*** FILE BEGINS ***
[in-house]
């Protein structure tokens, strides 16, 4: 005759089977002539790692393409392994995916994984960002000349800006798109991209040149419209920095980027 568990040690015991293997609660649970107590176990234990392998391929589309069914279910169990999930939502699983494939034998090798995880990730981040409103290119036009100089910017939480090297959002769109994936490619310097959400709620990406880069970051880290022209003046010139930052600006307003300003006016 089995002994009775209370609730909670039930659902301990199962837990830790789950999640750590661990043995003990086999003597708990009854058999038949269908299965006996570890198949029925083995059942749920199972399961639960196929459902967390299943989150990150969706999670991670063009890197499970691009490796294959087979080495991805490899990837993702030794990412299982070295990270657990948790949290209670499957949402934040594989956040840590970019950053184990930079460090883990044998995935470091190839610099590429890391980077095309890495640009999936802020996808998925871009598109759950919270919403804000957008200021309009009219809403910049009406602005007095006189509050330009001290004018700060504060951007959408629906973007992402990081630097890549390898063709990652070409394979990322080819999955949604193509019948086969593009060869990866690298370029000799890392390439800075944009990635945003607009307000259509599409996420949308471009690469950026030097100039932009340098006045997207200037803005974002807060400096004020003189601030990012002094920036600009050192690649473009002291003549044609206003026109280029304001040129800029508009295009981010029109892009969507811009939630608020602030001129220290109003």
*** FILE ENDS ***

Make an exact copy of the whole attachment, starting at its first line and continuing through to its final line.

[in-house]
């Protein structure tokens, strides 16, 4: 005759089977002539790692393409392994995916994984960002000349800006798109991209040149419209920095980027 568990040690015991293997609660649970107590176990234990392998391929589309069914279910169990999930939502699983494939034998090798995880990730981040409103290119036009100089910017939480090297959002769109994936490619310097959400709620990406880069970051880290022209003046010139930052600006307003300003006016 089995002994009775209370609730909670039930659902301990199962837990830790789950999640750590661990043995003990086999003597708990009854058999038949269908299965006996570890198949029925083995059942749920199972399961639960196929459902967390299943989150990150969706999670991670063009890197499970691009490796294959087979080495991805490899990837993702030794990412299982070295990270657990948790949290209670499957949402934040594989956040840590970019950053184990930079460090883990044998995935470091190839610099590429890391980077095309890495640009999936802020996808998925871009598109759950919270919403804000957008200021309009009219809403910049009406602005007095006189509050330009001290004018700060504060951007959408629906973007992402990081630097890549390898063709990652070409394979990322080819999955949604193509019948086969593009060869990866690298370029000799890392390439800075944009990635945003607009307000259509599409996420949308471009690469950026030097100039932009340098006045997207200037803005974002807060400096004020003189601030990012002094920036600009050192690649473009002291003549044609206003026109280029304001040129800029508009295009981010029109892009969507811009939630608020602030001129220290109003």